“Dogs just don’t have a judgmental bone in their body,” said Lisa Kilmer. “They’re patient and understanding and in tune with human emotions. And they’re funny, too.” 

Lisa is a graduate of Rider University, where she received her bachelor’s in environmental science. 

Outside of WCC, Lisa and Bindi, her trusty Golden Retriever, who is a certified therapy dog, can be found volunteering with Angel Readers, a local volunteer group that offers a program called Angel on a Leash, where kids read to dogs and in the process, can overcome anxiety and nervousness while reading, as well as their fear of dogs. In addition to Bindi, Lisa also has a second dog, Spike, a Lab/Pit mix. When not working, she enjoys hiking and spending time at the beach. 


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Service dogs give veterans a ‘purpose’ to get up every day: Buddy Niner

FOX News’ Shannon Bream sits down with Warrior Canine Connection executive director Rick Yount and veteran Buddy Niner to discuss the organization’s ongoing efforts to provide veterans with service dogs. Watch the full story on Fox News Sunday.

Warrior Canine Connection trains dogs for veterans

As we celebrate Veterans Day this weekend, one organization is working to help train service dogs for veterans who need them. It’s all through the organization Warrior Canine Connection. Watch the full story on Fox 5 Atlanta.

Progressive donates minivan to group who transports service dogs to veterans

GLEN BURNIE, Md. — A group who trains puppies to be service dogs for veterans is getting some much needed help of their own.

On Wednesday Warrior Canine Connection received a new mini-van.

The group is based in Germantown over in Montgomery County. Check out the full story on WMAR News 2 Baltimore here.

Maryland’s veterans secretary on suicide prevention; Training service dogs for service members

Preventing suicide among veterans is personal for state Secretary of Veteran Affairs’ Anthony Woods. He lost his mother, an Air Force veteran, to suicide five years ago. We hear how Woods is expanding the reach of mental-health services. Read Woods’ commentary in the Baltimore Banner.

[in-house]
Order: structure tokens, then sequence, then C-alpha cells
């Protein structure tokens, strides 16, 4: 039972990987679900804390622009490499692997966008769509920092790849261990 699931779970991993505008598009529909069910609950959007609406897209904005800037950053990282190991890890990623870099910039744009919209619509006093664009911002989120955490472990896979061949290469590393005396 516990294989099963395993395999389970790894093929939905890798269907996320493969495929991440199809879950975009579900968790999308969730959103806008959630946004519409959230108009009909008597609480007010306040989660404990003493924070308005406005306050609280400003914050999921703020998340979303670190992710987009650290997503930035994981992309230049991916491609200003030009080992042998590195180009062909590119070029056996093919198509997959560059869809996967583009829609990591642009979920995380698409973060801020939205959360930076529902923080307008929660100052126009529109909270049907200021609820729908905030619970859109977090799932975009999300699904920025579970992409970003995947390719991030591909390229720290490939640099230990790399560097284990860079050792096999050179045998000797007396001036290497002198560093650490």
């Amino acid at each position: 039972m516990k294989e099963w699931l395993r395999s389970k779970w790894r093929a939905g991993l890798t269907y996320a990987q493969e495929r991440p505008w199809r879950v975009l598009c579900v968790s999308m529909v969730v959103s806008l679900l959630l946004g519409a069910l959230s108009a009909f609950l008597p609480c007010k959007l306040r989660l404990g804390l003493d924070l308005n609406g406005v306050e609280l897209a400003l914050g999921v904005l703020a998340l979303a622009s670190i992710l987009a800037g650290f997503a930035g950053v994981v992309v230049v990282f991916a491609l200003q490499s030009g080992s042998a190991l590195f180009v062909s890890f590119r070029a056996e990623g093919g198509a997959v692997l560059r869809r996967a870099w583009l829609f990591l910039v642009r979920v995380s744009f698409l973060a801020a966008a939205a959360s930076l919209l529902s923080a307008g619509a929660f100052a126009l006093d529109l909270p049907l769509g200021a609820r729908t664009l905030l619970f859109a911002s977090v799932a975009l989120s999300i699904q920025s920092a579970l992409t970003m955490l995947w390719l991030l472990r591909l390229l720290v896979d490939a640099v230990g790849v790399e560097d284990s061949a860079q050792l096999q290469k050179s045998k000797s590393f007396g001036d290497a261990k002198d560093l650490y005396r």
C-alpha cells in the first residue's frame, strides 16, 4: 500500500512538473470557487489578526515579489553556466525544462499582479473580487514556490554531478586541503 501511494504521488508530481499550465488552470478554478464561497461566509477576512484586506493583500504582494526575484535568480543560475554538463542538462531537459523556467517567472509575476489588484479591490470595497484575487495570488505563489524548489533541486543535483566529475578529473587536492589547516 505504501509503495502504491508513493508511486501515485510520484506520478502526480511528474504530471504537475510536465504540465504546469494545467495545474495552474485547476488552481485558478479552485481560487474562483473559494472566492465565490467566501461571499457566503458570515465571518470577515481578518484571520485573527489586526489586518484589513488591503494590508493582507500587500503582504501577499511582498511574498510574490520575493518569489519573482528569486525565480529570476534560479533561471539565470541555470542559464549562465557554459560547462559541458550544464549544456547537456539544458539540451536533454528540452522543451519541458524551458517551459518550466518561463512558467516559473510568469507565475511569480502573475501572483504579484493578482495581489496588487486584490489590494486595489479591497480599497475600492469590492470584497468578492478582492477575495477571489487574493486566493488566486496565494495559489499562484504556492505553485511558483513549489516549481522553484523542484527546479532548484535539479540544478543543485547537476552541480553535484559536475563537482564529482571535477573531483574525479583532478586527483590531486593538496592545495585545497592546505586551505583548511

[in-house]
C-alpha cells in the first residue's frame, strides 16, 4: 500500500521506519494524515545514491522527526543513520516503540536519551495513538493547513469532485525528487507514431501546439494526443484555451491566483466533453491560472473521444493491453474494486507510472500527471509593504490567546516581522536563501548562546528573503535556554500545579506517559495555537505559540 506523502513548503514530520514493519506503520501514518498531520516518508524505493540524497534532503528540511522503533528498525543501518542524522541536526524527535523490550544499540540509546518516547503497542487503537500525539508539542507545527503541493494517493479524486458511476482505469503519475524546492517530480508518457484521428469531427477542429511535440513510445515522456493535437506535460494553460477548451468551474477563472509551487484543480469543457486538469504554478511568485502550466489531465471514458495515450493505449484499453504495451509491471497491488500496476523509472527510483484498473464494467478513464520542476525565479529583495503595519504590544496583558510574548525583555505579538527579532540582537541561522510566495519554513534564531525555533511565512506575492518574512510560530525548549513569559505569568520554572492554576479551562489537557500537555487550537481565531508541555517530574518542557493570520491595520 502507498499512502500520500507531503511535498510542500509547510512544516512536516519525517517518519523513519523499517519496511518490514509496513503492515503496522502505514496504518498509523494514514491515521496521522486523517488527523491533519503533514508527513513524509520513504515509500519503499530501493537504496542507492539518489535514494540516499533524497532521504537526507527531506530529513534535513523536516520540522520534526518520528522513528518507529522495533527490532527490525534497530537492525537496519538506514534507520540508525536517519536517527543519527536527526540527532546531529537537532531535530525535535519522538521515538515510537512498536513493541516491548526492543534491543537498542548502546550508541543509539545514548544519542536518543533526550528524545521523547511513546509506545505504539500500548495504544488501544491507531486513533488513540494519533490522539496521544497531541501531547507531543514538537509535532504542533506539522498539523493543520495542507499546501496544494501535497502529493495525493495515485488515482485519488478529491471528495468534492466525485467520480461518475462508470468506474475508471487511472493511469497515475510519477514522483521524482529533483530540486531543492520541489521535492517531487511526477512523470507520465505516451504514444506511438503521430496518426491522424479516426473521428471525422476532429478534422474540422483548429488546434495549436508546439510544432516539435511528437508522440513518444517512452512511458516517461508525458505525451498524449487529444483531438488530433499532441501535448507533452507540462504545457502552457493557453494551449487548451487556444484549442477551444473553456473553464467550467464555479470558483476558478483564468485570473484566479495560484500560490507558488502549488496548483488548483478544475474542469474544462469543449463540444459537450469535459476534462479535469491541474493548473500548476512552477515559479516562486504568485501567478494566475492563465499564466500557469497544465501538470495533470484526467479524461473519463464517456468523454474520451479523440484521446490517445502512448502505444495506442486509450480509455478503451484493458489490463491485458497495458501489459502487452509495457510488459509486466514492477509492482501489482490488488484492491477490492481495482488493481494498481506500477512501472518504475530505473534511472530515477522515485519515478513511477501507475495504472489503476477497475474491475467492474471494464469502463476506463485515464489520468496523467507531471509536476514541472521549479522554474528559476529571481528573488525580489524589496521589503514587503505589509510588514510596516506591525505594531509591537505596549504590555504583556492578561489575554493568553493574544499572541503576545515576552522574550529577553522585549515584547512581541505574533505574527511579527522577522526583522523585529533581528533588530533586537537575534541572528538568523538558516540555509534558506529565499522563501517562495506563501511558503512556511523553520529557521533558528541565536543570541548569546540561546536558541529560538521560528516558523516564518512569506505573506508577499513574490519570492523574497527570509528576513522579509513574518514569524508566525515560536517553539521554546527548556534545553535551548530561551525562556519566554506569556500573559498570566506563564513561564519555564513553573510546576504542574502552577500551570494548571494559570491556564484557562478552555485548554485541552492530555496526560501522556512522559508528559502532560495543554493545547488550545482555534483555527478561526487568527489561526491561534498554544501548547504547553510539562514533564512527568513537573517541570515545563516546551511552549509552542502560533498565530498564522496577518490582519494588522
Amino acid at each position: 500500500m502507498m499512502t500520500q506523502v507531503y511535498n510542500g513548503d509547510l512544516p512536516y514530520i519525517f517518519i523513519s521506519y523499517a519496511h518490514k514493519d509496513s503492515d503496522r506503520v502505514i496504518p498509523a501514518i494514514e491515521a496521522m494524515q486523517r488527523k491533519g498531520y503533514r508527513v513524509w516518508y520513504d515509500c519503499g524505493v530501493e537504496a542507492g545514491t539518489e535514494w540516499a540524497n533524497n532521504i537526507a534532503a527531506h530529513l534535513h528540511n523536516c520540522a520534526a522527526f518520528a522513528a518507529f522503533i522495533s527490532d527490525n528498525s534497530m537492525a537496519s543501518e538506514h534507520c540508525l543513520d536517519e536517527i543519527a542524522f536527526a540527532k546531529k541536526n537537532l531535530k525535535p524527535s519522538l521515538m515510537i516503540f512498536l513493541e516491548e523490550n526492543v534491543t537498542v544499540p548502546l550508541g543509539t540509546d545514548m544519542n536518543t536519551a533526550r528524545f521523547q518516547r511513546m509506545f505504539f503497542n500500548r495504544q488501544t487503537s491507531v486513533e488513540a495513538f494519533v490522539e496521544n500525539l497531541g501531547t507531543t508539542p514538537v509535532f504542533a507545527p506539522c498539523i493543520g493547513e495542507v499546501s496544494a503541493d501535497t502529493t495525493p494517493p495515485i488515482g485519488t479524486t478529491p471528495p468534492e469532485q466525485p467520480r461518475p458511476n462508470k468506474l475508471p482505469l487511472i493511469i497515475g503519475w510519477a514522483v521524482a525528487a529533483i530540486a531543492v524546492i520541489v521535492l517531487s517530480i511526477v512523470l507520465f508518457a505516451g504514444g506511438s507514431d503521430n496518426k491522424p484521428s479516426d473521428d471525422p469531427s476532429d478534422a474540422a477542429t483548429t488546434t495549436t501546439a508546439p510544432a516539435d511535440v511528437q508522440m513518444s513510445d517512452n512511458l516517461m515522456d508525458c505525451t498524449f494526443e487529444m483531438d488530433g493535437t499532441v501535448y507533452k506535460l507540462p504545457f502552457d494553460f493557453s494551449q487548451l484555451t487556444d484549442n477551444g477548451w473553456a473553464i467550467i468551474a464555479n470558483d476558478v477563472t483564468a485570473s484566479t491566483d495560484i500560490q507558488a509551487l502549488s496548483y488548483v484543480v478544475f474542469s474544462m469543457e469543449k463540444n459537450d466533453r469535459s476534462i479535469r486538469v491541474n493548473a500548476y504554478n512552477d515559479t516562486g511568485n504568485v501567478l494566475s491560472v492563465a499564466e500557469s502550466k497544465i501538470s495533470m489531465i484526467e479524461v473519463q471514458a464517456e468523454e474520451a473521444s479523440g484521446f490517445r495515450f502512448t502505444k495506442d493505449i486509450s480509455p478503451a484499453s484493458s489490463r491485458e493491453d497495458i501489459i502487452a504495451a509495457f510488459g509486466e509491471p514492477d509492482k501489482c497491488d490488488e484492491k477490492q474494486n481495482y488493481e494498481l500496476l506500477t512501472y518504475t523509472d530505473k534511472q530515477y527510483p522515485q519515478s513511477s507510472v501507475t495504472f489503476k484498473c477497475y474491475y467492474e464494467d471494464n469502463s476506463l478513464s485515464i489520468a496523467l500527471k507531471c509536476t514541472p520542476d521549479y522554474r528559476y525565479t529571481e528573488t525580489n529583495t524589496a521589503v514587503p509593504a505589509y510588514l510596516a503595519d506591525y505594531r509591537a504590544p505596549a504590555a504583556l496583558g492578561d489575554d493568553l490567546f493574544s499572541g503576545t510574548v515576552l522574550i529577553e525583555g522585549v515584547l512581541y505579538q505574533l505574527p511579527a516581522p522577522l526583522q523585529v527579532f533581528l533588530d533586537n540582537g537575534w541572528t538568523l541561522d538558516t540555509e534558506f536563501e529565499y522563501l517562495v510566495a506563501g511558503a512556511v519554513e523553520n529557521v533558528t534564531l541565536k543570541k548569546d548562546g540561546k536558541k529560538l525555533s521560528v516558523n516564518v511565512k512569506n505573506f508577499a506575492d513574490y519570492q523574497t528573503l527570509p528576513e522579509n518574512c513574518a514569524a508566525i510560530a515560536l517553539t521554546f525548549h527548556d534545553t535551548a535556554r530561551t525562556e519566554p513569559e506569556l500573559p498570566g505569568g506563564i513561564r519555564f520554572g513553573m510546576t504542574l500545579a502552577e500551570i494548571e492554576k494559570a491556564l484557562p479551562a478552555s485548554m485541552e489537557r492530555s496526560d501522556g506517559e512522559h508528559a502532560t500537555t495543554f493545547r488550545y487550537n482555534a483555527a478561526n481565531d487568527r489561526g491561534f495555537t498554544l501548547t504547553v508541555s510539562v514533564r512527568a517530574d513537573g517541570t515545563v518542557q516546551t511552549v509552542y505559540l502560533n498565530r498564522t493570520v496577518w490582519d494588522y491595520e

The Suicide and Crisis Lifeline is available 24/7 at 988. Veterans can dial 988 and press 1 to reach the Veterans Crisis Line.

Plus, Warrior Canine Connection enlists veterans to train service dogs for service members. We speak with WCC founder Rick Yount, and Tina Houser, a U.S. Army veteran who was matched with her service dog, Erik, a year ago. Learn how to become a WCC puppy parent. Check out the full story in On the Record on WYPR 88.1 with Sheilah Kast.

‘Chief’ the dog is helping veterans in honor of Ron Rivera’s late dad

Commanders Coach Ron Rivera’s dad was named Eugenio, who served two tours in Vietnam and beyond. And a future Warrior Canine Connection service dog was recently named in his honor. Check out the full story from WUSA9 News.

Warrior Spotlight: Molly O’Connell’s Journey of Healing and Hope

Three years ago, as she was being rushed into emergency surgery at Walter Reed National Military Medical Center during the COVID pandemic, doctors told U.S. Air Force Major (ret.) Molly O’Connell and her husband that there was a chance she may not walk again — it would depend on the severity of the damage to her spinal cord.  

Molly recently shared her story with us after attending Warrior Canine Connection’s (WCC) Mission Based Trauma Recovery (MBTR) training program in partnership with Wounded Warrior Project (WWP). We are privileged to share her warrior story below.  

Molly enlisted in the Air Force after high school and spent 20 years serving her country. During the first 10 years of her military career, she was enlisted in mortuary services. She then went on to get her nursing degree and became an officer, where she spent an additional 10 years caring for others.  

Molly had always had spinal issues during her service and deployments. She had undergone previous surgeries, including a neck fusion and spine surgery. But in 2020, she was diagnosed with cauda equina syndrome, a diagnosis that means she had compressed nerves at the base of her spinal column causing severe pain and paralysis from the waist down. She underwent emergency surgery at Walter Reed. 

“It took two years for me to start walking again,” said Molly, “I completed intensive physical therapy and came home in a motorized wheelchair. My husband pulled in the driveway and showed me the ramp that the VA installed for me at the front door of the house, and right then I swore I was going to walk again and remove that ramp, and I did.” 

Walking again was a tremendous feat, but despite overcoming that huge physical hurdle, Molly says it took a toll on her mental health due to her “new normal,” and she became extremely depressed. This change meant she had to walk away from her nursing career and several other hobbies she had. 

“Even though my body was getting better, mentally, I was not doing well at all,” says Molly. “You can do all the exercises in the world, but that doesn’t help when you are feeling alone and down.”